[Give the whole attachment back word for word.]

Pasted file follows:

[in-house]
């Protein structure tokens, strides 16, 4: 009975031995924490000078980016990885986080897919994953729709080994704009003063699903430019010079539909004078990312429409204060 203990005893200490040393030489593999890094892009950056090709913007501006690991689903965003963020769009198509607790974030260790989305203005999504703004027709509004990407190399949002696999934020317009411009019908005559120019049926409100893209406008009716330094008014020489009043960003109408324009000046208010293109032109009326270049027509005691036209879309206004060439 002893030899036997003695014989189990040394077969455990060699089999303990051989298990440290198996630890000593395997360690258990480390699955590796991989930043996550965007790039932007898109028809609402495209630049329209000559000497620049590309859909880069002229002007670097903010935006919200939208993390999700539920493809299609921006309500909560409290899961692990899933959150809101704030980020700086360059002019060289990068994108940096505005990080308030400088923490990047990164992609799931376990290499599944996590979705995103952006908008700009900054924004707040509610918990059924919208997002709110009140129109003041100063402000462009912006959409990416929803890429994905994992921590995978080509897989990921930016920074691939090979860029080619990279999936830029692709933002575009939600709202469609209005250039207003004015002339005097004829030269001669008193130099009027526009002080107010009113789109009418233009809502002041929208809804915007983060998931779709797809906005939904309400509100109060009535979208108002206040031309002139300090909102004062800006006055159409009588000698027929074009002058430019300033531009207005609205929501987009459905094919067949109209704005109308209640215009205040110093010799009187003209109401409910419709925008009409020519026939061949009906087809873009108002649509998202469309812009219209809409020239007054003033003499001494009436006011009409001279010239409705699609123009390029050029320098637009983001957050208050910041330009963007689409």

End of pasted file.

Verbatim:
[in-house]
């Protein structure tokens, strides 16, 4: 009975031995924490000078980016990885986080897919994953729709080994704009003063699903430019010079539909004078990312429409204060 203990005893200490040393030489593999890094892009950056090709913007501006690991689903965003963020769009198509607790974030260790989305203005999504703004027709509004990407190399949002696999934020317009411009019908005559120019049926409100893209406008009716330094008014020489009043960003109408324009000046208010293109032109009326270049027509005691036209879309206004060439 002893030899036997003695014989189990040394077969455990060699089999303990051989298990440290198996630890000593395997360690258990480390699955590796991989930043996550965007790039932007898109028809609402495209630049329209000559000497620049590309859909880069002229002007670097903010935006919200939208993390999700539920493809299609921006309500909560409290899961692990899933959150809101704030980020700086360059002019060289990068994108940096505005990080308030400088923490990047990164992609799931376990290499599944996590979705995103952006908008700009900054924004707040509610918990059924919208997002709110009140129109003041100063402000462009912006959409990416929803890429994905994992921590995978080509897989990921930016920074691939090979860029080619990279999936830029692709933002575009939600709202469609209005250039207003004015002339005097004829030269001669008193130099009027526009002080107010009113789109009418233009809502002041929208809804915007983060998931779709797809906005939904309400509100109060009535979208108002206040031309002139300090909102004062800006006055159409009588000698027929074009002058430019300033531009207005609205929501987009459905094919067949109209704005109308209640215009205040110093010799009187003209109401409910419709925008009409020519026939061949009906087809873009108002649509998202469309812009219209809409020239007054003033003499001494009436006011009409001279010239409705699609123009390029050029320098637009983001957050208050910041330009963007689409």